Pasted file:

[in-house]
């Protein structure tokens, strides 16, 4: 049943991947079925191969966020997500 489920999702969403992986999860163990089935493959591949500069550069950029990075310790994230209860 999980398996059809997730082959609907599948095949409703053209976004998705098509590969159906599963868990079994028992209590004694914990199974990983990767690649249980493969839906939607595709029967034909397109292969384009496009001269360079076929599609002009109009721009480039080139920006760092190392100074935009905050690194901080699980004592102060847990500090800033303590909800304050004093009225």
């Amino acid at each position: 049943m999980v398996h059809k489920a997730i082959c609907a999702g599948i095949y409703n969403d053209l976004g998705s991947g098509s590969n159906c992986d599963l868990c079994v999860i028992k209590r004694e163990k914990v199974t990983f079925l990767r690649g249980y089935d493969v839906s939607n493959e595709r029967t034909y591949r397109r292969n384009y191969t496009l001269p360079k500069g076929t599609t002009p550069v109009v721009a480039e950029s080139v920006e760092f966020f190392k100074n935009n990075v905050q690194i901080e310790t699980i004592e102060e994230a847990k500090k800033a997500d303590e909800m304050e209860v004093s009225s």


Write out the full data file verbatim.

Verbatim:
[in-house]
């Protein structure tokens, strides 16, 4: 049943991947079925191969966020997500 489920999702969403992986999860163990089935493959591949500069550069950029990075310790994230209860 999980398996059809997730082959609907599948095949409703053209976004998705098509590969159906599963868990079994028992209590004694914990199974990983990767690649249980493969839906939607595709029967034909397109292969384009496009001269360079076929599609002009109009721009480039080139920006760092190392100074935009905050690194901080699980004592102060847990500090800033303590909800304050004093009225």
């Amino acid at each position: 049943m999980v398996h059809k489920a997730i082959c609907a999702g599948i095949y409703n969403d053209l976004g998705s991947g098509s590969n159906c992986d599963l868990c079994v999860i028992k209590r004694e163990k914990v199974t990983f079925l990767r690649g249980y089935d493969v839906s939607n493959e595709r029967t034909y591949r397109r292969n384009y191969t496009l001269p360079k500069g076929t599609t002009p550069v109009v721009a480039e950029s080139v920006e760092f966020f190392k100074n935009n990075v905050q690194i901080e310790t699980i004592e102060e994230a847990k500090k800033a997500d303590e909800m304050e209860v004093s009225s």